Tour of Dublin Bookstores Reveals Ireland's Love for the Spoken and Written Word
Sunday, April 19, 2009
Ireland is a nation whose most revered object is a book.
That would be the Book of Kells, and you could do worse than visit Trinity College in Dublin, and pay homage to the 1,200-year-old masterpiece, a hand-drawn manuscript of the Gospels where the distinction between word and image disappears. (Go early in the day, since getting a later look can be similar to standing in a Dublin bus queue gone wrong, with urgent elbows and hips gently but inevitably moving you out of the way.)
After bending your knee at the great Book, it's a treat seeking out contemporary Dublin temples of the printed word. You'll set out for places and find people.
Make your way to the Georges Street Arcade. Step out of a delicate rain greasing the pavement into a glass-canopied bazaar crowded with shops and stalls selling everything: coins, stamps, cards, jewelry, vinyl records, clothes of every era and description. If you're concerned about a future decision, there's a tarot card reader who can stop you before it's too late.
If you're hungry, there's a four-stool chipper (a fish-and-chips counter) with one customer bending the ear of the counterman, who has the empty expression of one who has heard it all before. But if you're hungry for books and conversation, there's the small, crisply kept Stokes Books, where Peter Conway considers every visitor an honored guest. That includes a fellow just leaving, looking as if he'd dressed in the dark with clothes found on the floor that morning. "People come in, you'd think they're beggars," says Conway, eyes dancing. "But, no! They're readers, aren't they? Not getting out much."
Asked if Stokes sells only used books, Conway holds up a hand. "Not used, please," he smiles. "Rare."
Some are rare indeed, such as a mint early edition of "Ulysses," a steal, Conway notes, for about $6,500. Story follows story with language turned on its ear. Speaking of Stokes's mail-order business, Conway says, "The largest amount we ship to the States goes to Texas." He pauses two beats before adding, "Texans are very Erin-udite."
Between tales of his father's adventures in the silk trade, Conway takes a call, and when asked about his accent, replies, "I never had the advantage of an underprivileged background." You take your leave when another call comes in, and Conway cups the phone and reminds you not to be a stranger.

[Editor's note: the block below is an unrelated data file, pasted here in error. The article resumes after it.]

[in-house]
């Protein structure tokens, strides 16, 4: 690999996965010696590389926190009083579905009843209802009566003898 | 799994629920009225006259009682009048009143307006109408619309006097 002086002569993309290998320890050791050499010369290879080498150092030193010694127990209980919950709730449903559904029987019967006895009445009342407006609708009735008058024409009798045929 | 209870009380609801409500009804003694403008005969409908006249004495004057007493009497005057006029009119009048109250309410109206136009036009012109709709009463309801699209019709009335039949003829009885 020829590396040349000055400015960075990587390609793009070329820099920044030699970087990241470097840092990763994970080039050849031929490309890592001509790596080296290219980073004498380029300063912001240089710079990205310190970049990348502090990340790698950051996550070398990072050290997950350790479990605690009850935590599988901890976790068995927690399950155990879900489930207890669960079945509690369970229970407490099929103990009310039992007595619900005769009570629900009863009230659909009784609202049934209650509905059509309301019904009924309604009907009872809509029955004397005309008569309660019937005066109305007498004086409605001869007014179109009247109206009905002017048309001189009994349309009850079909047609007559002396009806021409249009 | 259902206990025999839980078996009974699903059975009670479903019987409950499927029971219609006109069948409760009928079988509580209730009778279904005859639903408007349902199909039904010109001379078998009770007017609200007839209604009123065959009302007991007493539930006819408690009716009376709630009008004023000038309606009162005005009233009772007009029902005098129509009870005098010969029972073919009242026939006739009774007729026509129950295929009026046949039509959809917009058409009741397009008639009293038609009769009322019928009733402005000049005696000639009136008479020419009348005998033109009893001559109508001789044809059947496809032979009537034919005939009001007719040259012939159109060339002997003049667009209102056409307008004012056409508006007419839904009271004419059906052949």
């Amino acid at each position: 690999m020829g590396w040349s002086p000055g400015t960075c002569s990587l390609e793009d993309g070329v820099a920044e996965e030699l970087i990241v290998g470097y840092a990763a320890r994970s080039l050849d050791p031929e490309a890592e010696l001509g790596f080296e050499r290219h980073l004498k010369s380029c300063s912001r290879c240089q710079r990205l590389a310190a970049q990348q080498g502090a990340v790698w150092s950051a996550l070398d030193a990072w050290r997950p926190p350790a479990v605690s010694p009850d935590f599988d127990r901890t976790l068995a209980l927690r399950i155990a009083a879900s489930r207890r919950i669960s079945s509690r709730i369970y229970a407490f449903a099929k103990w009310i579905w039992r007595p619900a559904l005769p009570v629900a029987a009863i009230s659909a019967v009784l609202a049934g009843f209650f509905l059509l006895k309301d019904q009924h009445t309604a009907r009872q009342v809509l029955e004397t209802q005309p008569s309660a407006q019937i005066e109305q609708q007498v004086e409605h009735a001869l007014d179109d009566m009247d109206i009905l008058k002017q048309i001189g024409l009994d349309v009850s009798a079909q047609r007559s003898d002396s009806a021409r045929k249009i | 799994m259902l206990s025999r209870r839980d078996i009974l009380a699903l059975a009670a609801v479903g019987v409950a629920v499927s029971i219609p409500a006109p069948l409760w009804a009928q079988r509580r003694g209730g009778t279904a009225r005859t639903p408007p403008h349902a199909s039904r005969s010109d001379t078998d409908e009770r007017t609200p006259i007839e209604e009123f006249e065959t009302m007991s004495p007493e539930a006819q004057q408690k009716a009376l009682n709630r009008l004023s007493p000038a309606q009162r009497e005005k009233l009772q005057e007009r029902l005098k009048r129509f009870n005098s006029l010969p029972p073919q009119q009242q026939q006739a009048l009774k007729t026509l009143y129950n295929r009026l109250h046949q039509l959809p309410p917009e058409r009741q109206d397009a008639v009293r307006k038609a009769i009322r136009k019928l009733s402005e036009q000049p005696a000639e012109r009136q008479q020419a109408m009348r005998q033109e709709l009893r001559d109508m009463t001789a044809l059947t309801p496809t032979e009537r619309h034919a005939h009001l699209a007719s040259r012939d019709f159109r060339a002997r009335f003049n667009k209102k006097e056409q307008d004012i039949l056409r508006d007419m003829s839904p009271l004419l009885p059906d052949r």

Leopold Bloom, James Joyce's Dublin voyager, poses a test to himself: how to cross town without passing a pub. An equally difficult challenge would be crossing Dublin without passing bookstores or places of literary significance. On Duke Street you'd be stopped twice, by the Davy Byrnes pub, where Bloom has a lunch of a gorgonzola sandwich and glass of Burgundy (still on the menu), and across the street, David Cunningham's Cathach Books, perhaps the city's most beautiful bookstore.
Mellow light falls on polished shelves, and a mural of Irish literary giants circles above the stacks. Elegant editions by those exalted masters gazing down are available. Catching the eye recently was a $10,000 first edition of "Dracula" by Bram Stoker (who lived nearby on Kildare Street), with a creepily simple cover, an innocent yellow background with lettering the color of dried blood.
Take some time with ancient maps and prints. You might find yourself enchanted by an exquisite chart of Kinsale Harbor by one Capt. G. Collins from 1693.
Thomas Spain is leafing through bound copies of the London Illustrated News from 1854. A question about the Dubliner's unusual surname sets Spain off on a history of his family and its "checkered past," coming to Ireland from France in the 12th century. He makes it sound as if it happened the day before yesterday.